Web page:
Everyone knows that you need a website, but does everyone know the difference between an inbound marketing website and one that supports traditional marketing programs?
We’ve reported in the past that, according to Google, 9 out of 10 people say they visit a business’ website before calling or contacting it in any way. If this is true (and we believe it is), your website has some very heavy lifting to do in order to turn these visitors into leads and customers for your business.
Here are some of the elements to consider when evaluating your current website.
A Personalized Experience
Your prospects are looking for a personal experience. The more personal it is, the more remarkable your company feels to them, the more emotionally connected they become to your business and the more likely they are to work with you.
You shouldn’t consider any website design, website plan or website work that doesn’t include the ability to personalize the content delivered to your prospects. This means that once they download something, they should not be offered that same content the next time they visit your site. Instead, they should be offered something relevant to their personal information.
This might be content that's specific to their industry, role or buyer journey. But, don’t limit how you think about personalizing the experience. Today, you’re able to personalize pictures, page copy, messaging and other elements to deliver an experience that rivals Amazon or Netflix.
This effort also includes ensuring that your site is responsive. These days, around 20 percent of your visitors are landing on your site with a smartphone or tablet. If your site doesn't work perfectly on these devices, you're going to be delivering a less-than-remarkable experience that falls flat.
A Story That’s About Them, Not About You
This is, by far, the biggest mistake that most people make with their website: They make it all about themselves. Instead, make it all about your customers or clients. Even the words you use should make visitors feel like you’re speaking about them on your site. Don’t use terms like "our," "we," "us" or your company name. Use ones like "you" and "your." This seems like a subtle difference, but it makes your prospects feel like you care about them.
Warning! It’s much harder to write about your prospects than it is to write about yourself. You know everything there is to know about you and your business. You probably know a lot less about your prospects. Take this opportunity to learn more about them: what they like and don’t like about your industry, what makes them nervous and what makes them wildly happy. These are important answers to even more important questions.
Content For Everyone In The Sales Funnel
You know you need educational content. Everyone and their brother is talking about content marketing. But, did you know you need content for every stage of your sales funnel and every stage of a prospect’s buyer journey? You need content for people doing research, for people who are considering different options and for people in the decision-making phase. If you leave any of these phases out of your content strategy, you run the risk of losing a prospect and limiting the effect of your inbound marketing program.
An Active Blog Based On Keyword Strategy
Again, everyone knows you need to blog. But, you have to blog with keywords in mind. Yes, blogging drives website visitors, but only if it’s done properly. Take the time to do the right keyword research and create an effective keyword strategy that aligns your content with your website work.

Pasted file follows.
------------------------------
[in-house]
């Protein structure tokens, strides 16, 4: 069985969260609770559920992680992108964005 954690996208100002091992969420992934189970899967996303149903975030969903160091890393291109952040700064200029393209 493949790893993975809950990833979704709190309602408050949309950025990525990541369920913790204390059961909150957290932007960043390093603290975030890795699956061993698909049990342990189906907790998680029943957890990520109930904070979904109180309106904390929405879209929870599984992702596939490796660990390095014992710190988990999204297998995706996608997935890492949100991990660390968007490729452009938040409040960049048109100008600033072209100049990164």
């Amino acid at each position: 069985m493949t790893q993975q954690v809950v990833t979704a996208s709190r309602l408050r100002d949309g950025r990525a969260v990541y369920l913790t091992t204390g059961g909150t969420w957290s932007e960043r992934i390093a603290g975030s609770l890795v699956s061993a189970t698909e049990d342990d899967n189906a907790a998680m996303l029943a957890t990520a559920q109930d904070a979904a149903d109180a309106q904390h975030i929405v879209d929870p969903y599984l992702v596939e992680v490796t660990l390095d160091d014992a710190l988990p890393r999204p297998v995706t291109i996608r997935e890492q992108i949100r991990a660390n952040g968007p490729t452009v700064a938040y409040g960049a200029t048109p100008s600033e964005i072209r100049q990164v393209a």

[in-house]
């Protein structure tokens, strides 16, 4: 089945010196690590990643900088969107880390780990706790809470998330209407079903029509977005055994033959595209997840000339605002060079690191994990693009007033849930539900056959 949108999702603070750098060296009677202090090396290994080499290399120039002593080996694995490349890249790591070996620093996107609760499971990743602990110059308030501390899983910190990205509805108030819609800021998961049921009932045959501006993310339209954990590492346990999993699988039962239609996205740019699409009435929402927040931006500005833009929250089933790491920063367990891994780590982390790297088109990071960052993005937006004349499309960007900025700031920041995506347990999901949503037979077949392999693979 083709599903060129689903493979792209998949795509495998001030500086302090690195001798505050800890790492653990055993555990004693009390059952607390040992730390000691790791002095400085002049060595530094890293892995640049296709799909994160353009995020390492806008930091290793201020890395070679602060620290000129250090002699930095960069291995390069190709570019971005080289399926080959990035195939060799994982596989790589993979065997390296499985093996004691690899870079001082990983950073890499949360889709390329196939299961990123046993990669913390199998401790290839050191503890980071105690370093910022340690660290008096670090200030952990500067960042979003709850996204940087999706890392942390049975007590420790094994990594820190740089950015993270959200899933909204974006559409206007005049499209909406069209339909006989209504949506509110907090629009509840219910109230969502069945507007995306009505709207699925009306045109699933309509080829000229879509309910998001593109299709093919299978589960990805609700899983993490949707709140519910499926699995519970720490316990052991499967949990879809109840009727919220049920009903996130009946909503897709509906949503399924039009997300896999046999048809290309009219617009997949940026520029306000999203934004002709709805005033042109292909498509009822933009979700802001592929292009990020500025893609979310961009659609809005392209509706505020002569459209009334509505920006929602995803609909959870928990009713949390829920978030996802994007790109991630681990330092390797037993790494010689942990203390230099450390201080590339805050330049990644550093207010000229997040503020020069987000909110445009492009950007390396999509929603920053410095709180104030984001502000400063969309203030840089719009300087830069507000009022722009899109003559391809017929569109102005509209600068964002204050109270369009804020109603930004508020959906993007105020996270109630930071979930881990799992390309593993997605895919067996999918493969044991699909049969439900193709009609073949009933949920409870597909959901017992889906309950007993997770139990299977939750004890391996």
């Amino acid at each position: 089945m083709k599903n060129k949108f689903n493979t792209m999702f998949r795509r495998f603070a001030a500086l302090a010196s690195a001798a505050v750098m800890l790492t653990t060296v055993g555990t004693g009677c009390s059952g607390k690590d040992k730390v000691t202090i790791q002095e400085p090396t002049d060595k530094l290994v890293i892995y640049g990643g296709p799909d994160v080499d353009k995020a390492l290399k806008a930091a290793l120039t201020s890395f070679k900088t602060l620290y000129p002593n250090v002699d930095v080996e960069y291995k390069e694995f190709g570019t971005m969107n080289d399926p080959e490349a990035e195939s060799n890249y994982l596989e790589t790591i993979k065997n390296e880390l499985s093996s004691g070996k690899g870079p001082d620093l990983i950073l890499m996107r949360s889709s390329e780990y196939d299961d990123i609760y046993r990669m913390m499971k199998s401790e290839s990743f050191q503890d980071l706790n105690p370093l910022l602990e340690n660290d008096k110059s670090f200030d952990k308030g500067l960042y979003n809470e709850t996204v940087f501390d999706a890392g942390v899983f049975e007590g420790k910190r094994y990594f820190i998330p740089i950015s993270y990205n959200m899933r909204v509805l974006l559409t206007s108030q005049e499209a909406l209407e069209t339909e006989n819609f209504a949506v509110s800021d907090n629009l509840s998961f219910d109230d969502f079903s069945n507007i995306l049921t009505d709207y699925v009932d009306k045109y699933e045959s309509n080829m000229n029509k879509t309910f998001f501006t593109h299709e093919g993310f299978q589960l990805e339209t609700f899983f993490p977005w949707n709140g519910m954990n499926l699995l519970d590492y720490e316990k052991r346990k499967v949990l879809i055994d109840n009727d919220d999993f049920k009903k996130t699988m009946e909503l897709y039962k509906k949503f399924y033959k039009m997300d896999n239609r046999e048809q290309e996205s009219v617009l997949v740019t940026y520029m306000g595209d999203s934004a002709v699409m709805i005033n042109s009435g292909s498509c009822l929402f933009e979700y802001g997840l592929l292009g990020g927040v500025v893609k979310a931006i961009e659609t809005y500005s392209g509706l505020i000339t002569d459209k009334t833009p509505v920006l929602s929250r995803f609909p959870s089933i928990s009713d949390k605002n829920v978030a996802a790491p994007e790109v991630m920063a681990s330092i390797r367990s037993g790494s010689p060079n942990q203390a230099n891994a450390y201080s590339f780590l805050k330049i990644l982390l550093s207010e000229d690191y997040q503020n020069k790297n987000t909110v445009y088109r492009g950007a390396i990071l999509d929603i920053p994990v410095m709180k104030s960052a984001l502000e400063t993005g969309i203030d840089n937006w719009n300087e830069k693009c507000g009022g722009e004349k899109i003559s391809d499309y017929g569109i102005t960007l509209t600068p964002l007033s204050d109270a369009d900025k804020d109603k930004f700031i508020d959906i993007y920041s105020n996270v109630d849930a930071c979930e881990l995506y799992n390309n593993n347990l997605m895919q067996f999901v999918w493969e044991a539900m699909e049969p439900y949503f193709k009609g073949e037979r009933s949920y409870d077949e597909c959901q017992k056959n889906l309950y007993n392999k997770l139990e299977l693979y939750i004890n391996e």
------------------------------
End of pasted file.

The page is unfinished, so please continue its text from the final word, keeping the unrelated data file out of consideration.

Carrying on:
Make sure your content is answering strategic questions – those that form in the minds of your prospects – and that your blog article creation is aligned perfectly with your content marketing strategy. If, for example, you have a new e-book on your site, you need to be talking about it in your blog and encouraging people to download this long-form content. This is how you use your blog to drive leads.
Landing Pages Vs. Content Pages
Finally, your website strategy needs to distinguish between landing pages and content pages. Landing pages are those site pages that provide people with the opportunity to download content in exchange for their contact information. Content pages are those that have detailed information on your most important keywords.
Remember, Google and the other search engines rank webpages, not websites. So, you need content pages on your site that focus on your keywords or keyword phrases. On our site, for instance, there is a page dedicated to Marketing Strategy because we want to be found for that phrase. Sometimes these are product pages or services pages, and sometimes they actually answer a question for your prospects. Regardless, having a solid website strategy before you start designing and building ensures that you end up with the right pages on your site.
Start Today Tip – Once you commit to inbound marketing and inbound sales, you’re going to want to make some modifications to your website. You might even want to relaunch it entirely. Either way, don’t jump into this effort without planning out your entire inbound program. Once you have the full plan and strategy, redoing your website becomes much more manageable. Keep in mind that an inbound website and a more traditional website are two very different projects. If you want an inbound marketing website, make sure you have an inbound marketing agency helping you.
Check out the October issue of 2Inbound, which is dedicated to everything about your webiste.
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